Top ten things to see at our Industrial Might Bank Holiday Weekend
04 April 2017
This Bank Holiday Weekend (Fri 14 – Mon 17 April) we’ll be focusing on the Industrial Might of the region. The Black Country earned itself a worldwide reputation for its manufacturing prowess, with its goods exported to the furthest reaches of the planet. Men, women and children laboured day and night both underground and above. We’ve got extra activities and demonstrations on so you can begin to get a feel for what it would have been like to live and work in this period. In order to make the most of the visit, we’ve prepared ten pointers:
- Step inside the Newcomen steam engine while it’s in steam and take a moment to marvel at its size. Make sure to grill one of our demonstrators on how much coal has to be put into the machine to keep it running – you’ll be blown away.
- Head on over to the Museum’s Racecourse Colliery area where you’ll spot the ‘pit bonk wenches’. Don’t be shy, they’ve plenty to say on what it was like to sort coal for up to sixteen hours a day!
- If you’re visiting on Saturday 15 April, be sure to head on over to the Winding Engine in the Racecourse Colliery area. This is the machine responsible for lifting the tub that brought men up and down the mine as well as removing water from the underground mine itself.
- Speaking of underground mines, if you’re feeling brave you may want to grab a hat and a torch (which will be about the same light output as the small candles that were available in the period) and head into the thick of the underground drift mine. Nothing will bring the harsh reality of life in the Black Country during the Industrial Revolution like the cold, damp chill and the virtual pitch darkness down there.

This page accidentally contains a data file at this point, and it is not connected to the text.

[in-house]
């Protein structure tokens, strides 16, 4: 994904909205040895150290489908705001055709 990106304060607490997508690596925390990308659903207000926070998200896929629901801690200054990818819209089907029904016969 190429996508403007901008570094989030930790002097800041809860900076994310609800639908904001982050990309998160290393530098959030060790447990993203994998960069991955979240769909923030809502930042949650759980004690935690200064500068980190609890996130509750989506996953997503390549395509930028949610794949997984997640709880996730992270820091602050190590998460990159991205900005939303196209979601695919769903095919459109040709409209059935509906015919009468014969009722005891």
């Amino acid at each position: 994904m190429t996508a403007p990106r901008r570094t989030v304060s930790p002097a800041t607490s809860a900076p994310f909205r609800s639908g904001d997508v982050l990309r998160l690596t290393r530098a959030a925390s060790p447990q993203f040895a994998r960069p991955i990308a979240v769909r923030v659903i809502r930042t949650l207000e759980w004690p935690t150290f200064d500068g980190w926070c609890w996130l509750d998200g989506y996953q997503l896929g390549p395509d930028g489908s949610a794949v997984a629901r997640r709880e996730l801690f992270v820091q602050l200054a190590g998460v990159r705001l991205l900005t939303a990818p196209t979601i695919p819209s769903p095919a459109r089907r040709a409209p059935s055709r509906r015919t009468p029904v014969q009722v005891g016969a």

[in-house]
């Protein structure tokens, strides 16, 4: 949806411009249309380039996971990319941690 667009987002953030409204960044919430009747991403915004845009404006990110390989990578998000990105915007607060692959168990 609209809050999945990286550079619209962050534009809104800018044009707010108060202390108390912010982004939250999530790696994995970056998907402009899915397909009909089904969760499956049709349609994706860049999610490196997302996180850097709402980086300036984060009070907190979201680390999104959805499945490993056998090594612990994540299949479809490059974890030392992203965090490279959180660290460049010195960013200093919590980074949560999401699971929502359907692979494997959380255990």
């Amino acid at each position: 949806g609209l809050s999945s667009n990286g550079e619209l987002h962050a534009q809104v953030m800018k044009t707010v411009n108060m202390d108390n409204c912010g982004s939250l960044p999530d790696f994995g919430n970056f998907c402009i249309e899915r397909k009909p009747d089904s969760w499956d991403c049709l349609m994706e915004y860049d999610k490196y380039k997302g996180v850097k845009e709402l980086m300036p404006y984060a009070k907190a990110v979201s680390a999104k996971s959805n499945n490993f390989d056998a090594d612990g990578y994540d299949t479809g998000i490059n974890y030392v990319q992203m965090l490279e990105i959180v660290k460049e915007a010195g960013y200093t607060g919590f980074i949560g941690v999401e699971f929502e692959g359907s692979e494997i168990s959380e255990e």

- Head on over to the Back Yard Chain Shop (no. 41 on your visitor map) where you’ll find a lady chain maker toiling away in the dank and cramped conditions that many endured for years. Find out how they rose up and fought this injustice.
- Visit Sidebotham’s Steel Trap Works (no. 51 on your map) and watch our costumed demonstrators make goods that would have been shipped worldwide on a highly refined production line. Just watch out for the sparks!
- Tucked away behind at the end of a cobbled street (no. 59 on your map), the Nail Making Workshop is a must see. At its peak in around 1820, the Black Country had over 50,000 nailers at work. Moved from Chapel St in Halesowen, this workshop shows just how brutal and cramped conditions could be.
- Keep an eye out for the costumed ‘oss trotting around the Museum – it’s no exaggeration to say that the Industrial Revolution wasn’t just down to steam power but horse power too.
- If you really want to get a feel for life in the industrial Black Country, you’ll need to see the Museum’s Boat Dock Yard. Thousands of boats worked the Black Country canals – they were the easiest way to transport things in, out and around the region. Catch one of the timed tours from a costumed demonstrator to make the most of it.
- Finally, no trip would be complete without a trip to the Museum’s Bottle & Glass Inn, originally based on Brierley Hill Road, Brockmore. Try the traditional ales and pub fayre that kept the workers of the Black County going and you’ll appreciate just why the pub was at the centre of the community for working men.
You can book tickets for Industrial Might on our website.
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